Gennady and his daughter Kristina received their money after some considerable time.  Tatyana, wife and mother, never received a kopeck - because at the time of the flood she was a Ukrainian citizen.

Ukrainian citizenship, a guarantee of unpredictability

Tatyana received nothing, despite having lived for ten years in Krymsk with her husband and daughter, both Russian citizens. Despite having permanent residence in Russia and having, on the very day of the flood, received a certificate confirming a good pass in her Russian language exam, which would enable her, at last, to be granted Russian citizenship.  Despite the President’s promise and even a court ruling. And despite almost having died.

In other words, Tatyana Pelipenko is one of the Russian-speaking population with Ukrainian citizenship whose rights are being violated. Who were, according to the Kremlin, in need of protection in Crimea and are now, apparently, in need of it in Eastern Ukraine. But Tatyana, who actually lives in Russia, has been denied it.

At first the local authorities told Tatyana that the President may have promised compensation to all victims, but the Krasnodarsk Territorial Authority had ordered that only Russian citizens should receive any cash. The lawyers were amazed at the contradiction, because during the last 14 years the governor of the region had very rarely expressed an opinion that differed from his president’s, and there had never been any conflict between them. For some reason local council officials suggested Tatyana should seek help in Ukraine. 

Then her name was not in the enigmatic lists of those entitled to compensation.

Then Tatyana’s documents somehow got lost: whole piles of papers proving that she had been living in Krymsk for ten years, was bringing up a daughter there, had almost drowned in the flood and had been just about to receive Russian citizenship disappeared somewhere in the town council building and no one would accept any responsibility for this loss.

Tatyana’s documents disappeared in the council building and no one would accept responsibility for their loss.

The family had nowhere to live. They couldn’t go on staying with friends and what sort of accommodation can you expect when there’s no money?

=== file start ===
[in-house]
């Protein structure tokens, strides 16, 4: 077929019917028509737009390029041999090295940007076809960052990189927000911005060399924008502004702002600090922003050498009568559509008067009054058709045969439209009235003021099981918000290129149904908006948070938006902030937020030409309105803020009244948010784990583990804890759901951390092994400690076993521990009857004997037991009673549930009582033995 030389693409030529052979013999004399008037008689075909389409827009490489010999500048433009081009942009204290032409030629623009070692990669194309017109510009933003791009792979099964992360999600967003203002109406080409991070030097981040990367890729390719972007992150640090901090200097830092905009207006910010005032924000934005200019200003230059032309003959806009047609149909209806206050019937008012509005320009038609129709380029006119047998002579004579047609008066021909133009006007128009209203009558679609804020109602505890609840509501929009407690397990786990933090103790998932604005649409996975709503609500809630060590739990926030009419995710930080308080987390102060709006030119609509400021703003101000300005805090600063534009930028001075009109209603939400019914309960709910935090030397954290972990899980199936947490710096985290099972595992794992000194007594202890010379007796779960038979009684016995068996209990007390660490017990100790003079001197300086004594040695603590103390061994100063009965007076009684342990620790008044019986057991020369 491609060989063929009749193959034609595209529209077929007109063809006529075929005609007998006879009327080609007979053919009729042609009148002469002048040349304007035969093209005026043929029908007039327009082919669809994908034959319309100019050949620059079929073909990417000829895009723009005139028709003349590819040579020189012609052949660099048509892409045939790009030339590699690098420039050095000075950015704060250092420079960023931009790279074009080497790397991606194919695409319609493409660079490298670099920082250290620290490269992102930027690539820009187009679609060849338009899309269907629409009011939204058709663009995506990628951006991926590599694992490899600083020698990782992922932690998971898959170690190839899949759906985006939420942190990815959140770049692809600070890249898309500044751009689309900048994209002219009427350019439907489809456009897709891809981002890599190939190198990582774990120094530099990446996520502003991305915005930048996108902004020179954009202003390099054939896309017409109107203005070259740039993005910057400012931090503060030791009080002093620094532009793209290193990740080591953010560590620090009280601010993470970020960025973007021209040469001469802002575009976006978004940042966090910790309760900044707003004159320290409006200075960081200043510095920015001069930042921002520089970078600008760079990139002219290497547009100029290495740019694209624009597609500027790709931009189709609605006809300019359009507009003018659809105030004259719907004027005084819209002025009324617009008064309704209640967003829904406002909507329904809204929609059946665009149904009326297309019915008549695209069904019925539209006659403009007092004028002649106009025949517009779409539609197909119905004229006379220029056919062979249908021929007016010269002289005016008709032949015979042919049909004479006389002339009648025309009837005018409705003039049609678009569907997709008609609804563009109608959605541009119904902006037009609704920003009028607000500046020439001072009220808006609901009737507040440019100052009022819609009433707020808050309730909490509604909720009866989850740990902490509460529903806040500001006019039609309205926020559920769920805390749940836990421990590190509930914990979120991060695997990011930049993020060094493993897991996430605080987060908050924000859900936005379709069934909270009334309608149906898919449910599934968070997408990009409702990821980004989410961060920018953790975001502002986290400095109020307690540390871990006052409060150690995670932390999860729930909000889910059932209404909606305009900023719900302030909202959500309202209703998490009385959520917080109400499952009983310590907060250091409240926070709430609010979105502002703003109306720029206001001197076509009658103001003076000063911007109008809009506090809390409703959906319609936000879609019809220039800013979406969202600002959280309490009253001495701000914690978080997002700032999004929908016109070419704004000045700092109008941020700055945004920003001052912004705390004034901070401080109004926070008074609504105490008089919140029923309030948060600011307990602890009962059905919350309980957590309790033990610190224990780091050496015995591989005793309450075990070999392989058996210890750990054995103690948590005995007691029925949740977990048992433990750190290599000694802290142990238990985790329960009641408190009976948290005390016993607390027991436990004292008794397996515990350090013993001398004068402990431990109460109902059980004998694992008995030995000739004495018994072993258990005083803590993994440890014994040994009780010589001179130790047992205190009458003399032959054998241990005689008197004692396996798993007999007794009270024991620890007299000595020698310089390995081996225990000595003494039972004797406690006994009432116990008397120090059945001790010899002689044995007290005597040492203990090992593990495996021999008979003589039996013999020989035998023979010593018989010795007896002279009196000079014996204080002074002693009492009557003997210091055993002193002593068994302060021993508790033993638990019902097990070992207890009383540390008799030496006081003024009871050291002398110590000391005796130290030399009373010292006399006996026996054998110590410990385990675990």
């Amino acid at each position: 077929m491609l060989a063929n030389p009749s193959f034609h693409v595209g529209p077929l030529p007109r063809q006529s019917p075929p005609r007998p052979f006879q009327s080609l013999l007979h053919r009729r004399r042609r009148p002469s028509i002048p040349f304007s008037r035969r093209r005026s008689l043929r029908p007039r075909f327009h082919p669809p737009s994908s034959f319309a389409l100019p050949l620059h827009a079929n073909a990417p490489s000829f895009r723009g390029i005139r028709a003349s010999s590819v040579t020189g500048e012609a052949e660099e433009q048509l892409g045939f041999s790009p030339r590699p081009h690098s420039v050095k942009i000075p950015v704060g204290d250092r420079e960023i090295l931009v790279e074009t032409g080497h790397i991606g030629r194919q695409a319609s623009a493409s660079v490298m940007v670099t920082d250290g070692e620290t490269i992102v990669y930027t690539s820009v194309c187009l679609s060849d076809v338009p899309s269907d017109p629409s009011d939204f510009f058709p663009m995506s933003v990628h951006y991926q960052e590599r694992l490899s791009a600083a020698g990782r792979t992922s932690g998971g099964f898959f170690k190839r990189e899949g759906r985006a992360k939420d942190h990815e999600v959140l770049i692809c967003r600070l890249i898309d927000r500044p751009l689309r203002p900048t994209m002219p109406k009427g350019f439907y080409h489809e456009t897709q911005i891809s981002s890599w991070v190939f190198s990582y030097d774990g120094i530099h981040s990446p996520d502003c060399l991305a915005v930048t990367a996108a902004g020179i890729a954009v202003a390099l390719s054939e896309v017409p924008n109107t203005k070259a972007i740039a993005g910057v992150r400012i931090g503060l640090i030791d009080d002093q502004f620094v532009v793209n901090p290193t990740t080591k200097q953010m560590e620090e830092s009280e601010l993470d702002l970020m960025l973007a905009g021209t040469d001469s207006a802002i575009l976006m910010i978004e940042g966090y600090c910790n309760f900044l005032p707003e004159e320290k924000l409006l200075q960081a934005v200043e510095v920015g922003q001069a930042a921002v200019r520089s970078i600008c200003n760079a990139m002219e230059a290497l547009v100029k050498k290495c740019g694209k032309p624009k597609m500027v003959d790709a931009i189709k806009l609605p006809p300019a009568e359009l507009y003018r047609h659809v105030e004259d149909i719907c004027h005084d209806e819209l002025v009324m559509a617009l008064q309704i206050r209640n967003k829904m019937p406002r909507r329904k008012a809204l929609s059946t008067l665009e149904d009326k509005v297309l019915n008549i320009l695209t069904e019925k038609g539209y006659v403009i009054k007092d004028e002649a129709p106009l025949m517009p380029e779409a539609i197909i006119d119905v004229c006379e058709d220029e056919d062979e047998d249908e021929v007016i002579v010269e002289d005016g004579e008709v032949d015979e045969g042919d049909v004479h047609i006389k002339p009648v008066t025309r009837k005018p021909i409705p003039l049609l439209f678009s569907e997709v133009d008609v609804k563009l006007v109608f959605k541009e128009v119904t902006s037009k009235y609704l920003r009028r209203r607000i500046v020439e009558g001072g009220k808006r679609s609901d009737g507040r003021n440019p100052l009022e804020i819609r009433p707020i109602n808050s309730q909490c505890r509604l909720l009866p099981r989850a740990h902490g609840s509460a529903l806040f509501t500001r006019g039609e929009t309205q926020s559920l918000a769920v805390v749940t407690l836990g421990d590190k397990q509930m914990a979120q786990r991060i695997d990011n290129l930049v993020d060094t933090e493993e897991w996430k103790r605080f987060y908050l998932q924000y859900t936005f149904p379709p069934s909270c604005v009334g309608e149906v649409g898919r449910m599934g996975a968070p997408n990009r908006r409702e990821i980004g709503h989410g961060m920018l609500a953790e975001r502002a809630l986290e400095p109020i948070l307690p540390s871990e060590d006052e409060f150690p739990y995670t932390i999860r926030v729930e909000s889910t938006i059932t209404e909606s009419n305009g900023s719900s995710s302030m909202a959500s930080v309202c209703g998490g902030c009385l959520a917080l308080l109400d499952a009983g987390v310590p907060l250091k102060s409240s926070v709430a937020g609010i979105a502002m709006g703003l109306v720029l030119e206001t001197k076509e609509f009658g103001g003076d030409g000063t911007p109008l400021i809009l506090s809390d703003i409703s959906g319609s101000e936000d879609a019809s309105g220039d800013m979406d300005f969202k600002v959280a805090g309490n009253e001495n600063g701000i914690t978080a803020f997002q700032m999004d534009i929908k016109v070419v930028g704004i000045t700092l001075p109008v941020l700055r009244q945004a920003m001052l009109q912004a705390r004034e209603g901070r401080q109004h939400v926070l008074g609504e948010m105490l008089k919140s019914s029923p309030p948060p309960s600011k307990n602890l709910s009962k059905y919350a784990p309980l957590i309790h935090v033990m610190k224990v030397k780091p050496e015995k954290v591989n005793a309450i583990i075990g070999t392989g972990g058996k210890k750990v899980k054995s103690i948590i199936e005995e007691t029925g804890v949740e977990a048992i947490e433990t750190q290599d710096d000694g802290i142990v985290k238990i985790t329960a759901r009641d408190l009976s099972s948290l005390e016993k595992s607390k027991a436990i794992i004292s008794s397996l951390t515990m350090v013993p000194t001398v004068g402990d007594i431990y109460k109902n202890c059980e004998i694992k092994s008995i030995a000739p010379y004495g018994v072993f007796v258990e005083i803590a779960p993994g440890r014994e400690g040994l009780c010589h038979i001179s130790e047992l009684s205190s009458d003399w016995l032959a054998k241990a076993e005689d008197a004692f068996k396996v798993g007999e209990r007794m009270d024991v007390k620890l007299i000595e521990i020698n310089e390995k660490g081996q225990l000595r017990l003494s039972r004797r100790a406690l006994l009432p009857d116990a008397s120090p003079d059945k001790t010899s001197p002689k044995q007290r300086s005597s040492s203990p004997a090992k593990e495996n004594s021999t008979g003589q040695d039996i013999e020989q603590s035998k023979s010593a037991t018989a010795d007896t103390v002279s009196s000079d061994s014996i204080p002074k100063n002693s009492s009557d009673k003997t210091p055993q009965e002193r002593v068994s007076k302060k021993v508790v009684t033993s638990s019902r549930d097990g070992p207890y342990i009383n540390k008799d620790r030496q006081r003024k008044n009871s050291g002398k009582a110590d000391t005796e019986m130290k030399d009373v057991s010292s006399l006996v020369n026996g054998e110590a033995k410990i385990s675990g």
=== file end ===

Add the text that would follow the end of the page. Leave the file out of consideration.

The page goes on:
I highlighted the Pelipenko story in some of my coverage of the flood: Gennady and Tatyana were the central figures of our documentary on the Krymsk tragedy. Fate suddenly blessed them: a Moscow businessman who saw our film gave Gennady and some of the other flood victims 300,000 roubles [nearly 5000 GBP] each. This gift and the partial state compensation meant that Pelipenko was able to put up half the money for a new house. Except it’s not new, actually quite old, empty and in a state of disrepair. It is in fact barely habitable, but prices in Krymsk have shot up so much that a little old house on the edge of town, with no shower, toilet or other conveniences, for one million roubles was quite a bargain.

The vendors agreed to defer payment of the second tranche for one year. The family planned to spend as little as they could of Gennady’s salary, about 20,000 roubles [330 GBP] a month, on food and to take on some debt, but to pay their way. They had not yet lost any hope of Tatyana receiving her compensation, although the town council had still not managed to find her documents. 

Then they had a very unpleasant surprise: the vendors demanded the second half of the payment before the year was up. Tatyana told me in tears that they would now have to sell the house to pay for it, ending up on the street again. Money for Gennady was collected painstakingly slowly, bit by bit, but progress was too slow. Once more the Russian businessman came to their aid and lent the family the money they needed. Since then Gennady has hardly been at home at all – he’s away in the regional capital Krasnodar, doing construction work, because the rates there are better than in Krymsk.